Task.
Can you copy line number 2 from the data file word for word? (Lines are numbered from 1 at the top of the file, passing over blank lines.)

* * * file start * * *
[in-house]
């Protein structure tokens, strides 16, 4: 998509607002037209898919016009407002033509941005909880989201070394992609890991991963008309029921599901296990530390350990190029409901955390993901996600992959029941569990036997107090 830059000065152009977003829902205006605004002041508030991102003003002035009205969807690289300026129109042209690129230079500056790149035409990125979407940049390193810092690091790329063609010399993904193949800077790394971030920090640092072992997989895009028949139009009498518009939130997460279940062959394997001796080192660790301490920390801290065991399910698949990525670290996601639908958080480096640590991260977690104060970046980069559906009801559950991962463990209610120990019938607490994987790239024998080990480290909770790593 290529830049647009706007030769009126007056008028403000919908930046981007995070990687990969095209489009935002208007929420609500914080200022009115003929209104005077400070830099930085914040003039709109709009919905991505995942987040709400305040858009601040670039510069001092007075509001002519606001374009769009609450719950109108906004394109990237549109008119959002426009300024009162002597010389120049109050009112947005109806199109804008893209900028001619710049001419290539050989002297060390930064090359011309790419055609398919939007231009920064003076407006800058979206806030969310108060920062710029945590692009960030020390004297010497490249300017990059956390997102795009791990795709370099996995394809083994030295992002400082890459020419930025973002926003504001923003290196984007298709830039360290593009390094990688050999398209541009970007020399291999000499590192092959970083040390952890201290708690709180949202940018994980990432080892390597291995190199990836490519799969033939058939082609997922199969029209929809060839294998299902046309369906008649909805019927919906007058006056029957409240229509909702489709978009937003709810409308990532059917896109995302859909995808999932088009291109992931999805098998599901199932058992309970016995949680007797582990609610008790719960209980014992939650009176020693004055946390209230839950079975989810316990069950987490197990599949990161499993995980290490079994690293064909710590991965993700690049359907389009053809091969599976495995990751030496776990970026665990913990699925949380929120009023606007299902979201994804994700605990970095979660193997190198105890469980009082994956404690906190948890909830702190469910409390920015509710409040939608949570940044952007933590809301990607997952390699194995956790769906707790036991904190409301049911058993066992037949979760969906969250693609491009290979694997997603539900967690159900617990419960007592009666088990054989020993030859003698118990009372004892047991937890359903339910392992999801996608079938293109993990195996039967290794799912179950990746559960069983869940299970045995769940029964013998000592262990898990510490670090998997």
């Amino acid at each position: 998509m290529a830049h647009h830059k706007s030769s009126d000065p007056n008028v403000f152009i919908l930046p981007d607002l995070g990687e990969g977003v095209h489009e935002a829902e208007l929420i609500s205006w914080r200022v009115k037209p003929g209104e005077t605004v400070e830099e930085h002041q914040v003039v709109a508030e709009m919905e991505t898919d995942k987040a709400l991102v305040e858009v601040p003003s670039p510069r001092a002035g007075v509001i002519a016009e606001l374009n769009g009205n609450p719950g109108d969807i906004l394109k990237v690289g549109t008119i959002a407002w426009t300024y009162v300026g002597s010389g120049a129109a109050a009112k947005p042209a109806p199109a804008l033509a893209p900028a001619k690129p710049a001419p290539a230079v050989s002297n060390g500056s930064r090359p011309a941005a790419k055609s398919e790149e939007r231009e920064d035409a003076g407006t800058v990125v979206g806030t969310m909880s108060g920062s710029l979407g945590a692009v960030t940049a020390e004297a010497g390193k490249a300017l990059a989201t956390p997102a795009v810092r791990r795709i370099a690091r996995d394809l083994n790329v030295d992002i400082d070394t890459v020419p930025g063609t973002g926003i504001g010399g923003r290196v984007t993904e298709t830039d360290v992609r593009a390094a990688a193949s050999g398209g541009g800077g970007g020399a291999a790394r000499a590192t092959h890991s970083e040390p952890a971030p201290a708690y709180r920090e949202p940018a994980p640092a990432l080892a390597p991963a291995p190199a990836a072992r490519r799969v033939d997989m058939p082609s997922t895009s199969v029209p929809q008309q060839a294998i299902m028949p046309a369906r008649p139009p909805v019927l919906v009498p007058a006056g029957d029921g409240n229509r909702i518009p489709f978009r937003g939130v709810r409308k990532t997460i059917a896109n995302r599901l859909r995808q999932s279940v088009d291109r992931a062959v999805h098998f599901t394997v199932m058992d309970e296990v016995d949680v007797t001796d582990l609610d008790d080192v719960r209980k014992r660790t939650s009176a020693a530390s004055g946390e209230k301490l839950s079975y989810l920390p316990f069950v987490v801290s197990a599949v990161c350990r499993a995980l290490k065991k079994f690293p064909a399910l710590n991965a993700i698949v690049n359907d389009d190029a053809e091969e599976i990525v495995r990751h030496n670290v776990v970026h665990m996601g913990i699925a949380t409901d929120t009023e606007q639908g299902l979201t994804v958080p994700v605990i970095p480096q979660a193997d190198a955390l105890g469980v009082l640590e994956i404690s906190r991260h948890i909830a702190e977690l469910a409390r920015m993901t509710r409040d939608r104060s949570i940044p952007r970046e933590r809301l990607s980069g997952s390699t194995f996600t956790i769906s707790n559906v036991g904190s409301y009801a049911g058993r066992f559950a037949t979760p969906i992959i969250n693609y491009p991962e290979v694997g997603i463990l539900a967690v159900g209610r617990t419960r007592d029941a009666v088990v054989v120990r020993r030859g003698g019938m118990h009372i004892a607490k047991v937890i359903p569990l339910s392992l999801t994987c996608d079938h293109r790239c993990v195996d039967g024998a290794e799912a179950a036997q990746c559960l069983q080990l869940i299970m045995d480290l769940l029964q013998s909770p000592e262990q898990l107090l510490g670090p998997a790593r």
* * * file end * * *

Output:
């Protein structure tokens, strides 16, 4: 998509607002037209898919016009407002033509941005909880989201070394992609890991991963008309029921599901296990530390350990190029409901955390993901996600992959029941569990036997107090 830059000065152009977003829902205006605004002041508030991102003003002035009205969807690289300026129109042209690129230079500056790149035409990125979407940049390193810092690091790329063609010399993904193949800077790394971030920090640092072992997989895009028949139009009498518009939130997460279940062959394997001796080192660790301490920390801290065991399910698949990525670290996601639908958080480096640590991260977690104060970046980069559906009801559950991962463990209610120990019938607490994987790239024998080990480290909770790593 290529830049647009706007030769009126007056008028403000919908930046981007995070990687990969095209489009935002208007929420609500914080200022009115003929209104005077400070830099930085914040003039709109709009919905991505995942987040709400305040858009601040670039510069001092007075509001002519606001374009769009609450719950109108906004394109990237549109008119959002426009300024009162002597010389120049109050009112947005109806199109804008893209900028001619710049001419290539050989002297060390930064090359011309790419055609398919939007231009920064003076407006800058979206806030969310108060920062710029945590692009960030020390004297010497490249300017990059956390997102795009791990795709370099996995394809083994030295992002400082890459020419930025973002926003504001923003290196984007298709830039360290593009390094990688050999398209541009970007020399291999000499590192092959970083040390952890201290708690709180949202940018994980990432080892390597291995190199990836490519799969033939058939082609997922199969029209929809060839294998299902046309369906008649909805019927919906007058006056029957409240229509909702489709978009937003709810409308990532059917896109995302859909995808999932088009291109992931999805098998599901199932058992309970016995949680007797582990609610008790719960209980014992939650009176020693004055946390209230839950079975989810316990069950987490197990599949990161499993995980290490079994690293064909710590991965993700690049359907389009053809091969599976495995990751030496776990970026665990913990699925949380929120009023606007299902979201994804994700605990970095979660193997190198105890469980009082994956404690906190948890909830702190469910409390920015509710409040939608949570940044952007933590809301990607997952390699194995956790769906707790036991904190409301049911058993066992037949979760969906969250693609491009290979694997997603539900967690159900617990419960007592009666088990054989020993030859003698118990009372004892047991937890359903339910392992999801996608079938293109993990195996039967290794799912179950990746559960069983869940299970045995769940029964013998000592262990898990510490670090998997």